'Intrusive' pop-ups get closer scrutiny after iVillage block

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Consumers loathe them. Web publishers have grown reliant on them. While pesky online pop-up ads are unlikely to disappear entirely, increasingly Web publishers and marketers are regulating them in an attempt to pre-empt potential consumer backlash.

IVillage, the leading Web destination for women, last week said it would eliminate pop-ups from most of its network by the end of the third quarter in response to audience feedback. Despite evidence consumers are annoyed by the format, there's been no groundswell of publishers following iVillage's lead, though some have imposed frequency caps on them.

An iVillage/Vividence survey found 92.5% of iVillage women found pop-up advertising to be the most frustrating feature of the Web. IVillage said a small number of pop-up-style ads may continue on the site, but they'll be mostly tied to research and in-house subscription offerings.

`innately intrusive'

"We're not saying pop-ups are bad for everyone, but they're more of a direct-response [ad] unit rather than a branding unit," said Vanessa Benfield, senior VP-sales, iVillage.

While pop-ups are the most "innately intrusive" online ad format, some advertisers are finding value in them, according to Charlie Buchwalter, VP-client analytics, Nielsen/NetRatings. Mr. Buchwalter said marketers, such as travel provider Orbitz, that target relevant offers at the right time via pop-ups have had good response. "Relevance is absolutely key, but the proliferation of new forms of rich media are slowly replacing the garish, in-your-face, intrusive kinds of pop-ups," he said. Consumer software such as Blazing Logic's NoPop.net, enables consumers to block pop-ups.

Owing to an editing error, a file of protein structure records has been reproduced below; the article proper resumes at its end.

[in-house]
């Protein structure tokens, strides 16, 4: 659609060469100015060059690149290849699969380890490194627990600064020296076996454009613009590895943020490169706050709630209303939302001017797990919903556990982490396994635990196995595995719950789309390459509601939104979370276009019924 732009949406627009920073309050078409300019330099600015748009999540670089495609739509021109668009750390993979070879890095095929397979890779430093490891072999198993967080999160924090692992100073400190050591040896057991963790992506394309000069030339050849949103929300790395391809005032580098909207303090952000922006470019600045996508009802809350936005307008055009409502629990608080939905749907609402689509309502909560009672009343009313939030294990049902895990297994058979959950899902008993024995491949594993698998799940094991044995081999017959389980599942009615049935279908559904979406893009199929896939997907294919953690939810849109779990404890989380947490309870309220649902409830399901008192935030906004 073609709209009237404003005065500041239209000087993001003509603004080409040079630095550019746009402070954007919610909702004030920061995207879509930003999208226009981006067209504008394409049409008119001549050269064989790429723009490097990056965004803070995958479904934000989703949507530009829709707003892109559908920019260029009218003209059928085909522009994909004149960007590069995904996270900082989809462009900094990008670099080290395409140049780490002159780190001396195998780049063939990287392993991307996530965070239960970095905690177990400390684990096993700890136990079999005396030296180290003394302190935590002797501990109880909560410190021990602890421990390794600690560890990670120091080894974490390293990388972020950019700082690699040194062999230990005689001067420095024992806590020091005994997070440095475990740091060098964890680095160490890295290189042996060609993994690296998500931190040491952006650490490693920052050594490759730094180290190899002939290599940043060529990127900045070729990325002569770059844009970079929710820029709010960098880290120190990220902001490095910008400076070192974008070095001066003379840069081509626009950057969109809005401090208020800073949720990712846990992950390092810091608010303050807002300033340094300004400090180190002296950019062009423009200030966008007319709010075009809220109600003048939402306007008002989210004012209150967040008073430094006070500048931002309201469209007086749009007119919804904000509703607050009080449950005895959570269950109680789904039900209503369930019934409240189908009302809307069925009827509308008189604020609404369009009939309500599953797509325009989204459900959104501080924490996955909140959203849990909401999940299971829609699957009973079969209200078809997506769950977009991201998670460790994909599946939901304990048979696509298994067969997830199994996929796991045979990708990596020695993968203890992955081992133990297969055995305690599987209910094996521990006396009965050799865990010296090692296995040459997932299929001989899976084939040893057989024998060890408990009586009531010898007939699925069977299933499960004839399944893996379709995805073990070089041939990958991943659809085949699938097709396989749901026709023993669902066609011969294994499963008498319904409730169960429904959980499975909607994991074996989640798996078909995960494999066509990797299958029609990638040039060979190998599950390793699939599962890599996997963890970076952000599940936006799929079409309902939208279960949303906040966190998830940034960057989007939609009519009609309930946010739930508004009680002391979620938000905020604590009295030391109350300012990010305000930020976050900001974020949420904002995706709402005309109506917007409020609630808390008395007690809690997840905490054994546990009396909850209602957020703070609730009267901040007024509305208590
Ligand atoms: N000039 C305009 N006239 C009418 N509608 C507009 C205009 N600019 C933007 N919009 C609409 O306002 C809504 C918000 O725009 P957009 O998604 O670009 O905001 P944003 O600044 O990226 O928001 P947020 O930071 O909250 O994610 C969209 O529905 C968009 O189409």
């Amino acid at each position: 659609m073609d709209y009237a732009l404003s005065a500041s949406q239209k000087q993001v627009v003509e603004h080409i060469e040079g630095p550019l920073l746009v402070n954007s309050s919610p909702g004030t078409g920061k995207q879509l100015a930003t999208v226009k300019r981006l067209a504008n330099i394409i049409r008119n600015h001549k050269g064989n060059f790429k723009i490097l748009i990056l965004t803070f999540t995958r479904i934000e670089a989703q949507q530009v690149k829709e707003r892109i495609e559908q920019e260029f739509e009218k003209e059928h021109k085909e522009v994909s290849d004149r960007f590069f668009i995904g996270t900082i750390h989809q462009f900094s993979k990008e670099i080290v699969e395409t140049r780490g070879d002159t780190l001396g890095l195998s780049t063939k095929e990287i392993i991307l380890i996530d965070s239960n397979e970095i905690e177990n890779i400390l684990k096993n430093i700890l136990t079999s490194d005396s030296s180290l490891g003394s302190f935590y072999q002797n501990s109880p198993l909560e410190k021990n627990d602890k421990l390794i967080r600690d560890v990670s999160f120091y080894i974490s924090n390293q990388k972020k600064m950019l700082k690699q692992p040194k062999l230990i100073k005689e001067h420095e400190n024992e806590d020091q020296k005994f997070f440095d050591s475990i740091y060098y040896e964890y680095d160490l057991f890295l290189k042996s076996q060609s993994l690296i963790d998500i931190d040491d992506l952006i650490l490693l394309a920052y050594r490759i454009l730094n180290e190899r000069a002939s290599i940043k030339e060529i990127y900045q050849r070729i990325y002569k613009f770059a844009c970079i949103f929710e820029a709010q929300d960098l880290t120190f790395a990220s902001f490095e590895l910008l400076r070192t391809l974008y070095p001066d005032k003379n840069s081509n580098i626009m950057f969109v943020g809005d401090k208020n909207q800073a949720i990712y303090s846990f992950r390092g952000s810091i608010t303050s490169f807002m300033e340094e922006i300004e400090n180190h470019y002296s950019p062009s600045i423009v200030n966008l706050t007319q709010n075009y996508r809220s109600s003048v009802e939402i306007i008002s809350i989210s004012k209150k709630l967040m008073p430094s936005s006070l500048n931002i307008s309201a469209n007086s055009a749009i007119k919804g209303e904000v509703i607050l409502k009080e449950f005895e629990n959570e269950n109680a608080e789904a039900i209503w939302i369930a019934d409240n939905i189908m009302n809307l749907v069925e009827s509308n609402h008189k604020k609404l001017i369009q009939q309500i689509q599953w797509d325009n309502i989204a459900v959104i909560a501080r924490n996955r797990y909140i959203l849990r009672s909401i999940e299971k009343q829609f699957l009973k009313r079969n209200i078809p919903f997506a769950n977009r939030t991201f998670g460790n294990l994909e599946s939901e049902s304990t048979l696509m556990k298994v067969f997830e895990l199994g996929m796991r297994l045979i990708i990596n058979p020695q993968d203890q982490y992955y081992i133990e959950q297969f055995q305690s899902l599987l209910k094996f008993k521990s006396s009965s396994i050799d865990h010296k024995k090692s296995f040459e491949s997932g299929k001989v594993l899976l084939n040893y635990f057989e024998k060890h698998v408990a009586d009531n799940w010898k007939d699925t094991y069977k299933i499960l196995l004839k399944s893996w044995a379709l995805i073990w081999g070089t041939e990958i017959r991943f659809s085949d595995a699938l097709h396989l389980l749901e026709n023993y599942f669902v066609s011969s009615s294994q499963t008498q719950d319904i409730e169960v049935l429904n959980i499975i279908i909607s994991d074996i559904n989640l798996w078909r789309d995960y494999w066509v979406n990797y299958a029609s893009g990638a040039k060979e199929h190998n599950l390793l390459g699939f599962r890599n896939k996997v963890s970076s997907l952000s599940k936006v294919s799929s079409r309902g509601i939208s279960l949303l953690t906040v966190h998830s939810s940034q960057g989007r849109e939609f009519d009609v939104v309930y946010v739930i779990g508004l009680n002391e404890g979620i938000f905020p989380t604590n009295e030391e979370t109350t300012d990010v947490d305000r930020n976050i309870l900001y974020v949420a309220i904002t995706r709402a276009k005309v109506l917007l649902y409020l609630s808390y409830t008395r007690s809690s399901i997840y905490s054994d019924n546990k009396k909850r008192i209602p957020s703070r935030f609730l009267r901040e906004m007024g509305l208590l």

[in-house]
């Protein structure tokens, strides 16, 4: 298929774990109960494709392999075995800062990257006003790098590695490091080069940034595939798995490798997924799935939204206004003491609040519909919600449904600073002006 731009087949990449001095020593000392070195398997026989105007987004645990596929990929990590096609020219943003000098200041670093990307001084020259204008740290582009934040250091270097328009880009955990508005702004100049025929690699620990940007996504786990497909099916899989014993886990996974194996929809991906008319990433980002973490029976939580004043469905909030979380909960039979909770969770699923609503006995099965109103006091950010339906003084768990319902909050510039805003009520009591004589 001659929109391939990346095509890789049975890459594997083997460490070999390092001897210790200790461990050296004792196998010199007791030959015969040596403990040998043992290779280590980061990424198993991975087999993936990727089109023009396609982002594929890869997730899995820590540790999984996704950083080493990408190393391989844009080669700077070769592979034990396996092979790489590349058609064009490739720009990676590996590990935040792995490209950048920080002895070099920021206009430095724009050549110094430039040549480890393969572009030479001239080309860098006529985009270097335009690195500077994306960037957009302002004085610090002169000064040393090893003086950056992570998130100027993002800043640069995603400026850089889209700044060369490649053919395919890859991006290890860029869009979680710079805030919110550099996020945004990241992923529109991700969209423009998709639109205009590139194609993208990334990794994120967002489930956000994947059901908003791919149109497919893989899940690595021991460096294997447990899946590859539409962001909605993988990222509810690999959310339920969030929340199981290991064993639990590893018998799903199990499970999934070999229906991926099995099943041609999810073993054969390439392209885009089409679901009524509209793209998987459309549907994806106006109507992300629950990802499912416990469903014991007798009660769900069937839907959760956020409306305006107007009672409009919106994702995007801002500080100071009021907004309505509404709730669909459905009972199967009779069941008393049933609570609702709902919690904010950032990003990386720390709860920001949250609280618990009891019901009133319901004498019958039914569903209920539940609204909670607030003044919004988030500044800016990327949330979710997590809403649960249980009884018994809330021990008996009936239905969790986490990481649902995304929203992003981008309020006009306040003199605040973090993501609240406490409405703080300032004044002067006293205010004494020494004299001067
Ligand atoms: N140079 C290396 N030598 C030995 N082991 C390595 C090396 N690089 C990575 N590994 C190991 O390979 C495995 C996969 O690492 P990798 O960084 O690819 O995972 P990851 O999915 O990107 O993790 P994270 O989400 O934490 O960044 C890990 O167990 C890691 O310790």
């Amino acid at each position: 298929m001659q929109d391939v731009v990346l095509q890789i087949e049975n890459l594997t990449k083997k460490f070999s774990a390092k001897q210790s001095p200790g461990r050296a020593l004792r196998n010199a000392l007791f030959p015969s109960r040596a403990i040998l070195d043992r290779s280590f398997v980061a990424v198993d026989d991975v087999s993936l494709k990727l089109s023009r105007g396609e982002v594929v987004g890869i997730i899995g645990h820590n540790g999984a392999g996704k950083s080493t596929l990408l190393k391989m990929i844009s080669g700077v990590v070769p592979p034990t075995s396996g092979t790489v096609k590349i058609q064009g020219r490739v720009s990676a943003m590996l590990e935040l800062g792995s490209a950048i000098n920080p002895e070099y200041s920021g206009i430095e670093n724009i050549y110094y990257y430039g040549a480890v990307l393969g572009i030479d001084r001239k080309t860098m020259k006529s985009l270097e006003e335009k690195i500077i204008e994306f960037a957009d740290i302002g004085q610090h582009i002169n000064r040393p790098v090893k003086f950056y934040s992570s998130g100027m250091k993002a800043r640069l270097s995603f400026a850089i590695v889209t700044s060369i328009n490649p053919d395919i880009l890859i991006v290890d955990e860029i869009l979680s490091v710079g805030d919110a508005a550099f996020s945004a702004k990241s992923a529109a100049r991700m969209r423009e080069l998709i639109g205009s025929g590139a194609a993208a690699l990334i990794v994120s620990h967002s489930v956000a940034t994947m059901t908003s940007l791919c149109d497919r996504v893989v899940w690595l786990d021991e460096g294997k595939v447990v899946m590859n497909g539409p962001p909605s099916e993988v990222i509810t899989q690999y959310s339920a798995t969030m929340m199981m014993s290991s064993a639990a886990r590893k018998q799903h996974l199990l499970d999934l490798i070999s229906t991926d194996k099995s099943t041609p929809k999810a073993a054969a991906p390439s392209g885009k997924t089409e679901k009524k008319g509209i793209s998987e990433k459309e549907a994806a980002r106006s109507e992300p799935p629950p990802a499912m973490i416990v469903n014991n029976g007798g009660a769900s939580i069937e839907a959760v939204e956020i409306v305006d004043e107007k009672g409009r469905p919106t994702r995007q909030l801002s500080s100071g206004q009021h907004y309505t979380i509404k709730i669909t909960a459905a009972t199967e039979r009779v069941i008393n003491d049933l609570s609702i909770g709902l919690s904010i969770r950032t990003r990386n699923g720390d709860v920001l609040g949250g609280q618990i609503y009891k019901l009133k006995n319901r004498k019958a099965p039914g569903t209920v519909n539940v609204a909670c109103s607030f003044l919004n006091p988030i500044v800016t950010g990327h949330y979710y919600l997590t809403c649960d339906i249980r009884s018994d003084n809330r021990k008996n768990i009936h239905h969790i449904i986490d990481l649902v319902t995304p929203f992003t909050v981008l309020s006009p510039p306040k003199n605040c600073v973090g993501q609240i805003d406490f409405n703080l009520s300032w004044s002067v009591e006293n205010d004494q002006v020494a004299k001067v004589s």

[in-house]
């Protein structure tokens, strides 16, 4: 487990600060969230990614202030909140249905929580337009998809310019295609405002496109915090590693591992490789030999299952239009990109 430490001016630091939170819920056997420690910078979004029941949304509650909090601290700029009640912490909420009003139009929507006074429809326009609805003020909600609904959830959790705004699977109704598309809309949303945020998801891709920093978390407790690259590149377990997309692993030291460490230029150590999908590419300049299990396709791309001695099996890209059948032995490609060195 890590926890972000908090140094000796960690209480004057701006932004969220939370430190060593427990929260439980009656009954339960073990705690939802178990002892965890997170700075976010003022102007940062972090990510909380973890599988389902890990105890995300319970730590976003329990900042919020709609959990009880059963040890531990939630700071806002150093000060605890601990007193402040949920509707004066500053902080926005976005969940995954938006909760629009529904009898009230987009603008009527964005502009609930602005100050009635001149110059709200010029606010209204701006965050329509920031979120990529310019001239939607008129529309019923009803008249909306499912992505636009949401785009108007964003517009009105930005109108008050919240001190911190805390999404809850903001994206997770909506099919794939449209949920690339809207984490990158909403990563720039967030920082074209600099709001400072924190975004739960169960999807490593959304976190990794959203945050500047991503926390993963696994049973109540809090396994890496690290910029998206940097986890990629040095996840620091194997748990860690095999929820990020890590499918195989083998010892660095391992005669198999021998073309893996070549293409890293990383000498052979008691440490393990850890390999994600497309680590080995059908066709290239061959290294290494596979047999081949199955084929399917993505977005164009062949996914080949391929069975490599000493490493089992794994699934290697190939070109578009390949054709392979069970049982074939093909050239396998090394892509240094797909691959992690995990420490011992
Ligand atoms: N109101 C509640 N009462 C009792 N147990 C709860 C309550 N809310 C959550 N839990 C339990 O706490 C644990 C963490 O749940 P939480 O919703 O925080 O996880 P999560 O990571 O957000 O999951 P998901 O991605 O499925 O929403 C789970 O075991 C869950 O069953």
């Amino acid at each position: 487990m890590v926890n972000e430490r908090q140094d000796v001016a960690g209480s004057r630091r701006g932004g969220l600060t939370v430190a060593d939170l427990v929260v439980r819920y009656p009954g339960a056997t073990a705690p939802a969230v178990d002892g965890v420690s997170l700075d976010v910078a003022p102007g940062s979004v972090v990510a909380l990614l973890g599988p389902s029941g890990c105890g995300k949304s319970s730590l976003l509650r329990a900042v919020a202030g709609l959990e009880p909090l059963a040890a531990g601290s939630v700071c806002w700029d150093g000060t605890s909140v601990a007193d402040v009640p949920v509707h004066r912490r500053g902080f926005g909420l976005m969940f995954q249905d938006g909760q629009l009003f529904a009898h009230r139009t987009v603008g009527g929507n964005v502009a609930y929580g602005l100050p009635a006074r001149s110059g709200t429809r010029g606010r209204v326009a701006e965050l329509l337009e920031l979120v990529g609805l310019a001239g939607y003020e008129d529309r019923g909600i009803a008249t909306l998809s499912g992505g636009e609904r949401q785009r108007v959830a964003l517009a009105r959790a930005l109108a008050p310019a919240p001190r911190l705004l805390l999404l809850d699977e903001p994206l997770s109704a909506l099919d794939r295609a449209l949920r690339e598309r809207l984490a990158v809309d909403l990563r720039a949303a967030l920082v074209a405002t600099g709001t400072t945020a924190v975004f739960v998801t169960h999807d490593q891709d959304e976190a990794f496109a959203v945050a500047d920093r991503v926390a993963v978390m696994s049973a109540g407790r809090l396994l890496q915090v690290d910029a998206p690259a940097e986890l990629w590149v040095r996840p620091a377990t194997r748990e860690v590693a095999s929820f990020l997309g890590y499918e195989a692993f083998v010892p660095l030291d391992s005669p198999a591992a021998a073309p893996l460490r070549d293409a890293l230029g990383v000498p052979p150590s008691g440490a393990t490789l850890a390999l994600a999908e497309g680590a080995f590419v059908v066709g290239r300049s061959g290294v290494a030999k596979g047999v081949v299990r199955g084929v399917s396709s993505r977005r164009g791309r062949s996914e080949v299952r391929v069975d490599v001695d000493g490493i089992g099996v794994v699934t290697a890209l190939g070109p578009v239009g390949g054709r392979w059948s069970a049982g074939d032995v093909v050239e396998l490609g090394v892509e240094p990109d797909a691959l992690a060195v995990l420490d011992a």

cutting down

America Online, the interactive unit of AOL Time Warner, has cut the number of pop-up ads on its network by nearly 70%, replacing them with welcome-screen promotions. Google has banned pop-ups and the New York Times Digital's nytimes.com offers specific guidelines for their use, such as only one pop-up can be served to a user per session. CBS MarketWatch.com limits the number of pop-ups it allows advertisers to use on a monthly basis.

The pop-up format won't disappear from other Web sites, but it will become better regulated, said Nick Nyhan, president of Dynamic Logic, an independent research firm that analyzes Internet trends. "Clearly, intrusive advertising benefits advertisers, but not if it's at the expense of the consumer," Mr. Nyhan said. A recent survey by Dynamic Logic on the frequency of pop-up advertising found 78% of survey respondents said one pop-up per hour was appropriate, 38% said three or more, and 22% said they prefer no pop-ups, period. The survey also revealed 85% of those questioned agree advertising is necessary to support Web venues they enjoy and to keep them free even if the ads are a distraction.

Fast Facts

What: Survey of consumer attitudes toward pop-up ads found:

78% said: One pop-up per hour is appropriate

38% said: Three or more per hour is OK

22% said: Ban all pop-ups

Source: Dynamic Logic

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